Sunday, August 7, 2011

If You Could Ask for Only One Thing

by Rabbi Reuven Spolter
Director of Recruiting

If you could only ask for one thing from God, what would you ask for? Health? Prosperity? Success? It's an important question, because when we boil down our hopes and yearnings to one specific request, it says a lot about who we are.
Throughout the Torah, Moshe Rabbeinu asks God for many things: for guidance, assistance, forgiveness, support. It's a long list. Yet, when we examine his requests carefully we notice that Moshe never really asks for anything for himself. Throughout the Torah, Moshe never makes a personal request for anything – except once. And then when he asks, he doesn't just ask. He begs. He pleads.
וָאֶתְחַנַּן, אֶל-ה', בָּעֵת הַהִוא, לֵאמֹר.... אֶעְבְּרָה-נָּא, וְאֶרְאֶה אֶת-הָאָרֶץ הַטּוֹבָה, אֲשֶׁר, בְּעֵבֶר הַיַּרְדֵּן:  הָהָר הַטּוֹב הַזֶּה, וְהַלְּבָנֹן. (דברים ג:כג-כה)
And I pleaded with God at that time saying…Let me go over, I pray to You, and see the good land that is beyond the Jordan, that goodly hill-country, and Lebanon.' (Devarim 3:23-25)
Moshe pleaded with God for one thing: Please allow me to enter into the Land of Israel.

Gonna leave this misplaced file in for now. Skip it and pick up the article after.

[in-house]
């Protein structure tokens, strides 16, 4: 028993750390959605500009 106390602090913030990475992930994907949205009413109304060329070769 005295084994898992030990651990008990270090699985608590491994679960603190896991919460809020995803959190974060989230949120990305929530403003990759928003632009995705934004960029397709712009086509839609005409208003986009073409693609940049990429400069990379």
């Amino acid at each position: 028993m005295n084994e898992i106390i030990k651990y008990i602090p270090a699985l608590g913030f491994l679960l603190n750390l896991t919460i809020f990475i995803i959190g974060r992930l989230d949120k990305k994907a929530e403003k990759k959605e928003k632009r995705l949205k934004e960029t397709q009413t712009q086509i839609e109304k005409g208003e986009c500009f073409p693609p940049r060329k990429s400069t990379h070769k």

I've recently become reacquainted with the Me'am Loez, and find myself taken both by its simplicity, but also by its powerful honesty. What is Me'am Loez? According to Wikipedia,
Me'am Lo'ez, initiated by Rabbi Yaakov Culi in 1730, is a widely studied commentary on the Tanakh written in Ladino - it is perhaps the best known publication in that language. In Rabbi Culi's time, many individuals in Turkey were not sufficiently fluent in the Hebrew language to study the Torah and its commentaries in the original. Rabbi Culi thus undertook the "colossal task" of writing a compendium of the major fields of Torah study. The commentary was to be user-friendly and was thus written in Ladino, the Jewish language spoken by the Jews in Turkey. The book was divided according to the weekly Torah portion (Parashat hashevua); Rabbi Culi explains each chapter in detail according to the Midrash and Talmud. In his introduction Rabbi Culi personally guarantees that "everyone who reads the Me'am Loez every day will be able to answer in Heaven that he has learned the whole Torah, because all aspects of the Torah are covered on it".